On this somewhat-too-warm autumn day, I wonder if we’re going to meet a viper sunning itself on the path, as on a previous visit. No, today’s warning signal turns out to be a buzz, not a hiss: a red-banded hornet circles us briefly before deciding that we’re not a threat. That’s as well: a suzume-bachi’s sting is much more likely to be deadly than the fangs of a mere viper.
Ochi-san packs a lot of biodiversity into its 812.8 metres. Little yellow butterflies flutter around, fungi run riot on fallen trunks, lethal-looking spiders lie in wait for their prey, and a portly toad suns itself by the path.
And now the Sensei points out a cluster of kan’aoi (Heterotropa muramatsui ?), a woodland plant that, rather like those outlandish tribesmen in medieval maps who carried their heads underneath their shoulders, wears its leaves above and presses its greenish flower into the leafmould below.
Nobody quite knows why; the savants propose that the flower is pollinated by the ground-crawling caterpillar of the elegant swallow-tailed butterfly known as the Gifu-chō.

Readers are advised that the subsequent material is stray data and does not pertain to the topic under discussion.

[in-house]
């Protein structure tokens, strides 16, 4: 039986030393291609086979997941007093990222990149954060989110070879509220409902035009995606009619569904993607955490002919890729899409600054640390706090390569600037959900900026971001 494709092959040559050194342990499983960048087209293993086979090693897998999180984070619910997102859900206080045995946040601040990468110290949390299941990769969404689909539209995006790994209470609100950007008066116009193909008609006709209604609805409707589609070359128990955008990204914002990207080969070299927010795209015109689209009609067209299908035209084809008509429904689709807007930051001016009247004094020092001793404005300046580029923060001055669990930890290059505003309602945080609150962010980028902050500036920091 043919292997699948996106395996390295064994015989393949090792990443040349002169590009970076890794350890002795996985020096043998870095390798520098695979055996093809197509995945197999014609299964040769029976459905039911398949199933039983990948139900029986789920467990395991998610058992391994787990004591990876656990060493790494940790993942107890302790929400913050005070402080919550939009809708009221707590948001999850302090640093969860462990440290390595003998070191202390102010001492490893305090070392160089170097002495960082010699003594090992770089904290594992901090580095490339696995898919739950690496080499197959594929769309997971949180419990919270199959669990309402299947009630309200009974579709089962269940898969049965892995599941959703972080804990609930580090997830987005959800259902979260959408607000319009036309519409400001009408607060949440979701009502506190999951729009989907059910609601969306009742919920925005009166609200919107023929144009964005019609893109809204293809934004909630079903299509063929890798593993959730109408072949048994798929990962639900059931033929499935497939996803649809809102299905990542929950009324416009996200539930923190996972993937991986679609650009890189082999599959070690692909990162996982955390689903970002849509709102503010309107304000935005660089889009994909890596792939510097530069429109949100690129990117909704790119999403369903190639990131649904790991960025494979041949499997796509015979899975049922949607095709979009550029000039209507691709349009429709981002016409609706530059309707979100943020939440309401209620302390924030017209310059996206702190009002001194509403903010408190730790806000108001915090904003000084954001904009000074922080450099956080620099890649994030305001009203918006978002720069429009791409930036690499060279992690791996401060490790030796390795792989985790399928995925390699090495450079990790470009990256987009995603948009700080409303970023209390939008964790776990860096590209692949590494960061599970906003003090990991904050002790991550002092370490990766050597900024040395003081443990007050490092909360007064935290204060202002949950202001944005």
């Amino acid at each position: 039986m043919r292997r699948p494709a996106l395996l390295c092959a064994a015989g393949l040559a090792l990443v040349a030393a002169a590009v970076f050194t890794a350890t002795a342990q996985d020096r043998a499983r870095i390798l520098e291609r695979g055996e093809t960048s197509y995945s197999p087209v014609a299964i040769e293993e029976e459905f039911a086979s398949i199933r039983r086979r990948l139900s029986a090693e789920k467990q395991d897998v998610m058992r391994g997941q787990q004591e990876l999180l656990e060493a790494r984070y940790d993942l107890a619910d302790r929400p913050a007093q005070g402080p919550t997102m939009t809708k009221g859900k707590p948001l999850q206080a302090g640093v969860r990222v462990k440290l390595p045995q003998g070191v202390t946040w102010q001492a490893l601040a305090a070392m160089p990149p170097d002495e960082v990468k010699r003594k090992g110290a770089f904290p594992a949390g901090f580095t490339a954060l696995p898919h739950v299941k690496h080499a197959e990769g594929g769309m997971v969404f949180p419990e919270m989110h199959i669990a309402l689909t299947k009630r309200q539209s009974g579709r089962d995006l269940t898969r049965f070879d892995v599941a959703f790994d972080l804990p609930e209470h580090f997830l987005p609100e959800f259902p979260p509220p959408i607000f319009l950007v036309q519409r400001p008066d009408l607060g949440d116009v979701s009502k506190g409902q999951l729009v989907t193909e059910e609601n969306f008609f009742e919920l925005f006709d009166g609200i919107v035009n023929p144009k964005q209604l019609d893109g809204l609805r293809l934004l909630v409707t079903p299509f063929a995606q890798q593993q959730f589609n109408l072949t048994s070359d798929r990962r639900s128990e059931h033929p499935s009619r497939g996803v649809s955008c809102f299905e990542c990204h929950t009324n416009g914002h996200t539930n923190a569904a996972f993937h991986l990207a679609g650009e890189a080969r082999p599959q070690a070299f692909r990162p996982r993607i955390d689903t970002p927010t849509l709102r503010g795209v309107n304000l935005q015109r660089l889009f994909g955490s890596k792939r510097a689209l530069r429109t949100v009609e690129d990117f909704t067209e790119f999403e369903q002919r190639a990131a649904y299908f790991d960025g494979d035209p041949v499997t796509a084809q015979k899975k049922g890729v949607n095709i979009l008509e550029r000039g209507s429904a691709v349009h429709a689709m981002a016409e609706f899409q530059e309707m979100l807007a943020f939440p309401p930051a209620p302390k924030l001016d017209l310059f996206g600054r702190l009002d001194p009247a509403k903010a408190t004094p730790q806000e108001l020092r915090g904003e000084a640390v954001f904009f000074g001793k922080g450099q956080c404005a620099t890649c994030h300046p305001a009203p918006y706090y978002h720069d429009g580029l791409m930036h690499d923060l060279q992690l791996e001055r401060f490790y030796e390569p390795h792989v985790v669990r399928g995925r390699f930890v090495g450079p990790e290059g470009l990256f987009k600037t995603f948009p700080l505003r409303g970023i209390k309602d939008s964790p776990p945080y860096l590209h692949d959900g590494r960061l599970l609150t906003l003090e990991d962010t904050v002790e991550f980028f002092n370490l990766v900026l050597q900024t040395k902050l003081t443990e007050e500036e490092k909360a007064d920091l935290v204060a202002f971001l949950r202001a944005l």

We are lucky to find Otani-sensei still in residence at his mountaintop shrine – he planned to drive down to the valley the next day to stock up on food. We thank him for the tickets he gave us this time last year to an exhibition to mark the 1,300th anniversary of Taichō’s ascent of Hakusan in the first year of Yōrō (717).
Over tea, he reminds us that, as a youth, Taichō slipped out of his parents’ house in what is now a southern suburb of Fukui City for a run to Ochi-san – a round trip distance of about 30 kilometres – where he meditated nightly in a cave near the summit.
We talk about last year's super-typhoon and the havoc it wreaked on the woods around the shrine. Most, but not all, of the fallen trees have been cleared in the meantime. Fortunately, the storm winds spared the magnificent chestnut tree in front of the main shrine building. Whether or not Taichō planted it himself, as legend has it, his tradition lives on within this sacred grove.